Thousands of the seeds are currently growing into stunning giants of the Australian bush, including the iconic Mountain Ash – the tallest flowering plant in the world – and, Alpine Ash which also reaches a significant size.
The re-seeding focuses on areas of nationally distinctive forests in Gippsland and North East Victoria that also suffered the impacts of fire in 2003, 2007 and 2014, and were severely burned again in the 2019/20 season.
The 2019/20 summer fires severely impacted Alpine Ash forests in both State forests and national parks, creating concern that without action some plant species could be compromised. The BRV funding will also support research to better understand the impact of high severity bushfires to guide future forest restoration efforts.
The project is being delivered by the Department of Environment Land Water and Planning in partnership with VicForests, Parks Victoria, and contractors from regional Victoria. More than 56 people have been working on the reforestation project. All activity has complied with DHHS requirements to prioritise the safety of the Victorian community as well as staff.
East Coast: RMA breach brings fineForest management company PF Olsen has been fined NZ$198,000 for poor harvesting practices that contributed to the devastation caused by forestry waste at Tolaga Bay in June, 2018. The company was sentenced by Environment Court Judge Brian Dwyer in Gisborne on 15 September.
It pleaded guilty earlier this year — a day ahead of a scheduled judge alone trial — to a Resource Management Act charge that between June, 2017, and June, 2018, it discharged contaminant, namely sediment and forestry waste, on to land at Paroa Forest in circumstances where it could (and did) enter water.
The offence is punishable by a fine of up to $600,000. All but 10 percent of the fine will go to Gisborne District Council. Paroa Forest is an 1800-hectare plantation forest to the west of Tolaga Bay, owned by Permanent Forests Limited, and one of thousands of forests across New Zealand managed by PF Olsen.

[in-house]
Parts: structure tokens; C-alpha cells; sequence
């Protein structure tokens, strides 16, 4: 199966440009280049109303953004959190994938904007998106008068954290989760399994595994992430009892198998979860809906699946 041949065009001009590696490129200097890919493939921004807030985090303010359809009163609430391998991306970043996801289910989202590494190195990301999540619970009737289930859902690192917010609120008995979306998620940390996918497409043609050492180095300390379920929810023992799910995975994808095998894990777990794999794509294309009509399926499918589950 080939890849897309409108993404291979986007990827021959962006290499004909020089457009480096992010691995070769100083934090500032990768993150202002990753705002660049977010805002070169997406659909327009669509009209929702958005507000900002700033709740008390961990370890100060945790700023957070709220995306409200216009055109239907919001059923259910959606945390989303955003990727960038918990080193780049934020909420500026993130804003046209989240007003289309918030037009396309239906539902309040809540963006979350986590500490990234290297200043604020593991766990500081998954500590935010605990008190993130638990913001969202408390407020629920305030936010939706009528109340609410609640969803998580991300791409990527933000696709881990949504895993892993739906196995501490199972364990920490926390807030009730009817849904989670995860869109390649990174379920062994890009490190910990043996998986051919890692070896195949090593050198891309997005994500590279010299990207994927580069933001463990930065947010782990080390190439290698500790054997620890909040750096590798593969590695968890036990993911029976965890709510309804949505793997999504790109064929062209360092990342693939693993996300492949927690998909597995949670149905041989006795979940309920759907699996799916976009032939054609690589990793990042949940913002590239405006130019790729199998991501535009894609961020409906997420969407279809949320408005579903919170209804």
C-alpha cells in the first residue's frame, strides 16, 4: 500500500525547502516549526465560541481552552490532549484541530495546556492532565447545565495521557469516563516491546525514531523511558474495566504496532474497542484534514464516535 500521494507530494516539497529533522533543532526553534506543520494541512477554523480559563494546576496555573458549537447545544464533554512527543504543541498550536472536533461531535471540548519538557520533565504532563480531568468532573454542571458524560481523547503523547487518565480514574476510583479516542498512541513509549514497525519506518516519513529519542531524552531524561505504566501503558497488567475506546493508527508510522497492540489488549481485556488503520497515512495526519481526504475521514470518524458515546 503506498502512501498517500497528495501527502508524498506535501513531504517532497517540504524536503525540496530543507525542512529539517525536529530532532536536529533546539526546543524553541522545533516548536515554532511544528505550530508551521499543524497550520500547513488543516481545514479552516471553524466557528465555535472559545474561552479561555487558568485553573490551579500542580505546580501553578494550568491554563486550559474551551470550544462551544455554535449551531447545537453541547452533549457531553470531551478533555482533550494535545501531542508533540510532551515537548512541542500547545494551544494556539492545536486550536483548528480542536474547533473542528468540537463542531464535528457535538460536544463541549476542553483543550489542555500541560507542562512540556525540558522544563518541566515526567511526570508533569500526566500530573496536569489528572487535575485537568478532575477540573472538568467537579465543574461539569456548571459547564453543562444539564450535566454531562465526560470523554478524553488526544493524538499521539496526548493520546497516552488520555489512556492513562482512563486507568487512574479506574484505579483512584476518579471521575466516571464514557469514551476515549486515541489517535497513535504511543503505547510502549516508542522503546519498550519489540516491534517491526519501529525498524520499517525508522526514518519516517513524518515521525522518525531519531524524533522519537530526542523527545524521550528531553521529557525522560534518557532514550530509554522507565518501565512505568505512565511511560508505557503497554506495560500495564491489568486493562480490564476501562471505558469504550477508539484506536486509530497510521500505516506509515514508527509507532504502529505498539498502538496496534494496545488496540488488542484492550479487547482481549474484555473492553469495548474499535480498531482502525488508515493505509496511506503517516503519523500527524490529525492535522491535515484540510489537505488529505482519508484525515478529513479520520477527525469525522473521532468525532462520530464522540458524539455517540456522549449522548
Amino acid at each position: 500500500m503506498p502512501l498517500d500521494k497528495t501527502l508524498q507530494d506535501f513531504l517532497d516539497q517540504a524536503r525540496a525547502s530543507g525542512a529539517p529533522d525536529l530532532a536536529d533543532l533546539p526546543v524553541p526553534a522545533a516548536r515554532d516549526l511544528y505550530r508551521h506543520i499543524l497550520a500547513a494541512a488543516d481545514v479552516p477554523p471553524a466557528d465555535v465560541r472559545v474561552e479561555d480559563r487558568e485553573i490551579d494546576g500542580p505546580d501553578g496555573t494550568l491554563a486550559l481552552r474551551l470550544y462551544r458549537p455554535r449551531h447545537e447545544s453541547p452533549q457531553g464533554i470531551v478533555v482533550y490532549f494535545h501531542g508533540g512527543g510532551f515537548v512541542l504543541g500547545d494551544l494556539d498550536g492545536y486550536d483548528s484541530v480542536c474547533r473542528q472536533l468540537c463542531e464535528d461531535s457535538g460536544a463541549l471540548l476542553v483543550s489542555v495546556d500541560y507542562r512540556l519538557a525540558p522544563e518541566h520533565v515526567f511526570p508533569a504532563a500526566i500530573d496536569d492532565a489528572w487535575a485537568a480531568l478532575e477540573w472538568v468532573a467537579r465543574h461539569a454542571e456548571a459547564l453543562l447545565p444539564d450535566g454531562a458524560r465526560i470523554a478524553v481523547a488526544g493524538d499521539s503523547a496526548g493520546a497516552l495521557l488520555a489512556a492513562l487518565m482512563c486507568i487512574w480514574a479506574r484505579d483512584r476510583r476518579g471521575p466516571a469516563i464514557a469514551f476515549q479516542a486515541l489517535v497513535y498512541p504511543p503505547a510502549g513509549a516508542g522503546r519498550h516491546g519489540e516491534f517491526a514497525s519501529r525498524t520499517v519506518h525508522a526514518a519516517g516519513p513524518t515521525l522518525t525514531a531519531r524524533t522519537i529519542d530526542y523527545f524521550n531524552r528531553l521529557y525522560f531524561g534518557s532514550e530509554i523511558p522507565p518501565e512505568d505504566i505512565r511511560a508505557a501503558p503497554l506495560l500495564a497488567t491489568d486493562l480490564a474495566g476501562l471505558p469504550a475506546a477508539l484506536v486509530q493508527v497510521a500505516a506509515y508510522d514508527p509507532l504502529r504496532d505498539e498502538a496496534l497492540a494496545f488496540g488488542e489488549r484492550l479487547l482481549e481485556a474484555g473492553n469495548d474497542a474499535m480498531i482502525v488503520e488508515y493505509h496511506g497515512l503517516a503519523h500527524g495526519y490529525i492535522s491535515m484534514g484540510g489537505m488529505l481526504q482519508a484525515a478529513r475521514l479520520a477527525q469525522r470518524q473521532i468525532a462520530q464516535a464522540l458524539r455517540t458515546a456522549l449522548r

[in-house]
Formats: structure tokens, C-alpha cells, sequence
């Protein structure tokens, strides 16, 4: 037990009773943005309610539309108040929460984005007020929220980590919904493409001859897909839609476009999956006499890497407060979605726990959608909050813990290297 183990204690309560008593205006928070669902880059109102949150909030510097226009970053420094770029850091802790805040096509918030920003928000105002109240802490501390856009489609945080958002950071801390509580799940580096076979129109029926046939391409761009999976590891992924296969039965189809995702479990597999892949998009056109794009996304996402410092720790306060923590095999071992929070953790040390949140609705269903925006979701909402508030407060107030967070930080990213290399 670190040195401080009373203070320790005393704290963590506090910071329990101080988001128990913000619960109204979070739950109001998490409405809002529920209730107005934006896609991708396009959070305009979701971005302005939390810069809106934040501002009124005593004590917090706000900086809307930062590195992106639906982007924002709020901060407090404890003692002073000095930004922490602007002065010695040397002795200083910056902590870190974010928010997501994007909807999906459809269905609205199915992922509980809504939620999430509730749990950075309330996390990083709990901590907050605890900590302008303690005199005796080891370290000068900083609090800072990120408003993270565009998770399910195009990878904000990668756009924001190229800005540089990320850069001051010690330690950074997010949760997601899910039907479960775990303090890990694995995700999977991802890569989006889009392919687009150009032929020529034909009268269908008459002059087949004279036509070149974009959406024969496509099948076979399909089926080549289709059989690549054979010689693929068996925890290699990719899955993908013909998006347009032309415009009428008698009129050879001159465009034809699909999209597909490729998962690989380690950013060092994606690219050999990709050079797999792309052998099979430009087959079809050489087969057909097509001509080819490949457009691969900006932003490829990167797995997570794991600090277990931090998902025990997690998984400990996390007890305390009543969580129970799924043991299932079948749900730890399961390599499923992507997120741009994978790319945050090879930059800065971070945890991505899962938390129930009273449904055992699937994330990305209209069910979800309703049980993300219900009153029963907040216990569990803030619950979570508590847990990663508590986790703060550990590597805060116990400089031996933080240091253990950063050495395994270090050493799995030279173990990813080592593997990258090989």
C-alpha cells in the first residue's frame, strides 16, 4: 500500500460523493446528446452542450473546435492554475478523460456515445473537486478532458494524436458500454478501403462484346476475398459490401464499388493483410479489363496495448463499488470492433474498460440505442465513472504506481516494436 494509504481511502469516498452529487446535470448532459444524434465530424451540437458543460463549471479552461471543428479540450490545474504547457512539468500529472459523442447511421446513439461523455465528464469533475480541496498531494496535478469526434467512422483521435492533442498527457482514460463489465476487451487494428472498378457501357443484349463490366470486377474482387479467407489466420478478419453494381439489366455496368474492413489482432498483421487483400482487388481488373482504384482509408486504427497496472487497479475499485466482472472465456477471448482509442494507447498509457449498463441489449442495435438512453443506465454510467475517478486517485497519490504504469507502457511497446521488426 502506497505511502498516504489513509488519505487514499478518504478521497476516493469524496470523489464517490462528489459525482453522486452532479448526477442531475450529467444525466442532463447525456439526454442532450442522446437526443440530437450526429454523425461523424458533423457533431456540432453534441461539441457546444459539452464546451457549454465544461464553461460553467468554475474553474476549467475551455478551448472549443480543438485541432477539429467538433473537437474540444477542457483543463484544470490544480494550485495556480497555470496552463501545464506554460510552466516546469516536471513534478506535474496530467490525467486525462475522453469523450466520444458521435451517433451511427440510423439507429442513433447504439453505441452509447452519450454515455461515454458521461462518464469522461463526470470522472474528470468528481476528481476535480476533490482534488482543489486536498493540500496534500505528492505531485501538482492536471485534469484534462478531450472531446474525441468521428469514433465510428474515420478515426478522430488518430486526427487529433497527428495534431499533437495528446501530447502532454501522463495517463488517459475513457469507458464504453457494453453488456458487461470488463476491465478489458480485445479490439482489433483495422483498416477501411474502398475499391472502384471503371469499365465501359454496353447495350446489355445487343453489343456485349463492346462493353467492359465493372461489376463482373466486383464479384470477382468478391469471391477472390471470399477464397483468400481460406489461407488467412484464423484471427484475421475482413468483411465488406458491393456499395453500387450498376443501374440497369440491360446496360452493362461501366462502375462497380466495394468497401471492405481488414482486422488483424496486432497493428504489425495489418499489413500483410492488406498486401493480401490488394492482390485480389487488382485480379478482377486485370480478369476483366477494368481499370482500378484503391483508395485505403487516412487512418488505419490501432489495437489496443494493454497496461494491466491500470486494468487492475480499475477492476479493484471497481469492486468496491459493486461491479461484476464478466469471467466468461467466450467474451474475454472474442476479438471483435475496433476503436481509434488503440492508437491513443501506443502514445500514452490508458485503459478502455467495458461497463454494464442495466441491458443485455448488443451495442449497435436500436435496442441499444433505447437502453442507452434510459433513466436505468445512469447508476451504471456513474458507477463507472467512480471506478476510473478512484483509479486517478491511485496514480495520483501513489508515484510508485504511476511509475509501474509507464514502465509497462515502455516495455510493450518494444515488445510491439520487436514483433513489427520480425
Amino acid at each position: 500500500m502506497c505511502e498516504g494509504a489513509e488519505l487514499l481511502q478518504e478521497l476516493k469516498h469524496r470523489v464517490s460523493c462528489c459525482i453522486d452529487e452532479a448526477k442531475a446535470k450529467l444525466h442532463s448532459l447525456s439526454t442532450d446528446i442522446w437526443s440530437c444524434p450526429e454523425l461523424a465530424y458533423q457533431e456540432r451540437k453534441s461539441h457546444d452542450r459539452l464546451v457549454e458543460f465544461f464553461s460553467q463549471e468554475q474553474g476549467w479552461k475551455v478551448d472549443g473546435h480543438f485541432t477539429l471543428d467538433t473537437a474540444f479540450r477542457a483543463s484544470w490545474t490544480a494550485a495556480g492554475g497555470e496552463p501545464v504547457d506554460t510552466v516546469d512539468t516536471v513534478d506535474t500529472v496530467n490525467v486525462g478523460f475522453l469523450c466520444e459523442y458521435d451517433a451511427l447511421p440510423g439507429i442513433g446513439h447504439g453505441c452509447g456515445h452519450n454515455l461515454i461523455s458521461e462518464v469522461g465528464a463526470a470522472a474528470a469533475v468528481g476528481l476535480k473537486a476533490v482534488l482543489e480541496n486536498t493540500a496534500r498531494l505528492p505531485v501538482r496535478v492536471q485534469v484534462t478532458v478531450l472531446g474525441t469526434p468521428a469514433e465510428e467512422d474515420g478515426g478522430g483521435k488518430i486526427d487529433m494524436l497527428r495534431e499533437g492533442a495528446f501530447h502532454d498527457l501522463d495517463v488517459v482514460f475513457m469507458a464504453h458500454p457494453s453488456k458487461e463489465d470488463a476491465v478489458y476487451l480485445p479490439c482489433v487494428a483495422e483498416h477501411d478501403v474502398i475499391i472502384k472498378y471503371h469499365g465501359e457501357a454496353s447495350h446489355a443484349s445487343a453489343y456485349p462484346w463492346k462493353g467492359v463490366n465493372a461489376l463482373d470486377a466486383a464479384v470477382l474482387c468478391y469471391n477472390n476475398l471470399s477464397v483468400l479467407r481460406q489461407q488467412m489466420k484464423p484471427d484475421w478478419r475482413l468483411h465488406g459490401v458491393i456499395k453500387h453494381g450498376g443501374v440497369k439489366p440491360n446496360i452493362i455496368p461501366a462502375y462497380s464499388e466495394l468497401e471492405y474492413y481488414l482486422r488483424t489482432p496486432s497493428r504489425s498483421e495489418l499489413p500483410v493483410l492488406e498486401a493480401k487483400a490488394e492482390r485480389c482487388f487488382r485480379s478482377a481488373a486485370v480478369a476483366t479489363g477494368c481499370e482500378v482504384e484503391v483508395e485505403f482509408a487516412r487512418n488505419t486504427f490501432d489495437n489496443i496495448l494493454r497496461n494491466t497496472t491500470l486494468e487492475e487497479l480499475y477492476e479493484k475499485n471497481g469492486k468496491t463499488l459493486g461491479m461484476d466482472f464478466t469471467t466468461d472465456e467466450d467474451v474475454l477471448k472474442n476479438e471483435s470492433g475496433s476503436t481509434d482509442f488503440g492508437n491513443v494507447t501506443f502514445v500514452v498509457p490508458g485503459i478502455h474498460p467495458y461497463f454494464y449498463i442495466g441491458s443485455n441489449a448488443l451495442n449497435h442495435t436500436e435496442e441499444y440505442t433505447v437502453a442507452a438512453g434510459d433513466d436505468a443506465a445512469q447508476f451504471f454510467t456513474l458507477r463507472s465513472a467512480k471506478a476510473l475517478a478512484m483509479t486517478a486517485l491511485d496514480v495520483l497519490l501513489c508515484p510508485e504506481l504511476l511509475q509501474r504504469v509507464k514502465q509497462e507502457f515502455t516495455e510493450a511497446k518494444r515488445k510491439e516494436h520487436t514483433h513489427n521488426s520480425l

Terrain is steep and prone to severe erosion. The Tapuae and Waipurupuru streams flow through it. These and other tributaries flow from the forest into Uawa River. The company was the holder of four consents authorising the usual work associated with forest harvesting, and none of which allowed discharge of forest waste to water or to land where it could enter water.
Tolaga Bay was hard hit by the first of two storms in the region in June, 2018. Heavy rain caused severe flooding in the nearby Tupuae catchment on June 3 and 4 and the mobilisation of a huge volume of sediment and wood debris from the area’s plantation forests. An estimated 47,000m3 of woody debris smothered Tolaga Bay beach, with significant but unknown quantities of woody debris deposited elsewhere in the Uawa catchment.
NSW: Majority of harvestable native forests damagedNSW: Two-thirds of 'harvestable' native forests damaged by summer bushfires - Almost two-thirds of NSW's state forest set aside for logging was damaged during last season's huge bushfires, adding pressure on remaining unburnt regions.
Data compiled by the Department of Regional NSW shows that almost 430,000 hectares of so- called harvestable native forest were damaged by fire, or about 62 per cent of the total. By contrast, the damage to public hardwood plantations was only about 16 per cent, or more than 5500 hectares.
A document dated May 2020 states that without government support, the gross value added by the forestry and timber processing industry in NSW would shrink by $75 million over the coming three years.
"As salvage operations wind down, [gross value add] is forecast to be about $915 million lower over 15 years," the report said, adding the loss of supply "significantly" threatened the viability of a "world-scale industry."
The details of the extent of the fire damage to state forests come days after the Herald reported that Deputy Premier John Barilaro had insisted timber contracts held by state-owned Forestry Corporation be met from forests such as Lower Bucca near Coffs Harbour.
Source: Sydney Morning Herald
Australia: Burnt timber for Heritage FleetA partnership between Forestry Corporation and Sydney Heritage Fleet has seen a shipment of bushfire salvaged timber delivered to help preserve heritage ships across Australia. The timber comes from the iconic Sugar Pine Walk and adjacent Douglas fir plantation near Tumut which were destroyed in the 2019- 20 bushfires, but still salvageable.